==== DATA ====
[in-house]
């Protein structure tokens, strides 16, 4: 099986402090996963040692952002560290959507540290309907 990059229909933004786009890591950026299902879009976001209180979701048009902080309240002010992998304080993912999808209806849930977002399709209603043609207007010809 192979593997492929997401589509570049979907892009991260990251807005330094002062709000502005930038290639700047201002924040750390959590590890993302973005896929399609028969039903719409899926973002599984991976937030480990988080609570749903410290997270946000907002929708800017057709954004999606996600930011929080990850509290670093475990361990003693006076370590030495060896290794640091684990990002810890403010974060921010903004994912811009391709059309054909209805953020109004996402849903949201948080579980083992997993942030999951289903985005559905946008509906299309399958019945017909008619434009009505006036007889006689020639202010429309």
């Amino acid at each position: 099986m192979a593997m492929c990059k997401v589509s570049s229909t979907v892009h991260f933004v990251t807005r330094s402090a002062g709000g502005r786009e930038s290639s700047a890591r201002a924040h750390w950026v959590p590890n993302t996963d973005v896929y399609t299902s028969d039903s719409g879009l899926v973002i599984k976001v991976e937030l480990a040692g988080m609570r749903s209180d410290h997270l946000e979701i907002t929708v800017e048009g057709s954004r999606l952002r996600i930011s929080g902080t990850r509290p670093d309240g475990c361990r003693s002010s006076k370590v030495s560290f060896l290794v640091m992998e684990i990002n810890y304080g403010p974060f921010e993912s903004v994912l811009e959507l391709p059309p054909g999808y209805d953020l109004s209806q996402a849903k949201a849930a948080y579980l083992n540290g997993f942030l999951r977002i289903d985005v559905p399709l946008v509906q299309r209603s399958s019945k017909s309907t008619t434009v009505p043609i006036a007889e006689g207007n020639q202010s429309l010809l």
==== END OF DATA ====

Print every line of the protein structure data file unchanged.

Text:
[in-house]
């Protein structure tokens, strides 16, 4: 099986402090996963040692952002560290959507540290309907 990059229909933004786009890591950026299902879009976001209180979701048009902080309240002010992998304080993912999808209806849930977002399709209603043609207007010809 192979593997492929997401589509570049979907892009991260990251807005330094002062709000502005930038290639700047201002924040750390959590590890993302973005896929399609028969039903719409899926973002599984991976937030480990988080609570749903410290997270946000907002929708800017057709954004999606996600930011929080990850509290670093475990361990003693006076370590030495060896290794640091684990990002810890403010974060921010903004994912811009391709059309054909209805953020109004996402849903949201948080579980083992997993942030999951289903985005559905946008509906299309399958019945017909008619434009009505006036007889006689020639202010429309």
């Amino acid at each position: 099986m192979a593997m492929c990059k997401v589509s570049s229909t979907v892009h991260f933004v990251t807005r330094s402090a002062g709000g502005r786009e930038s290639s700047a890591r201002a924040h750390w950026v959590p590890n993302t996963d973005v896929y399609t299902s028969d039903s719409g879009l899926v973002i599984k976001v991976e937030l480990a040692g988080m609570r749903s209180d410290h997270l946000e979701i907002t929708v800017e048009g057709s954004r999606l952002r996600i930011s929080g902080t990850r509290p670093d309240g475990c361990r003693s002010s006076k370590v030495s560290f060896l290794v640091m992998e684990i990002n810890y304080g403010p974060f921010e993912s903004v994912l811009e959507l391709p059309p054909g999808y209805d953020l109004s209806q996402a849903k949201a849930a948080y579980l083992n540290g997993f942030l999951r977002i289903d985005v559905p399709l946008v509906q299309r209603s399958s019945k017909s309907t008619t434009v009505p043609i006036a007889e006689g207007n020639q202010s429309l010809l």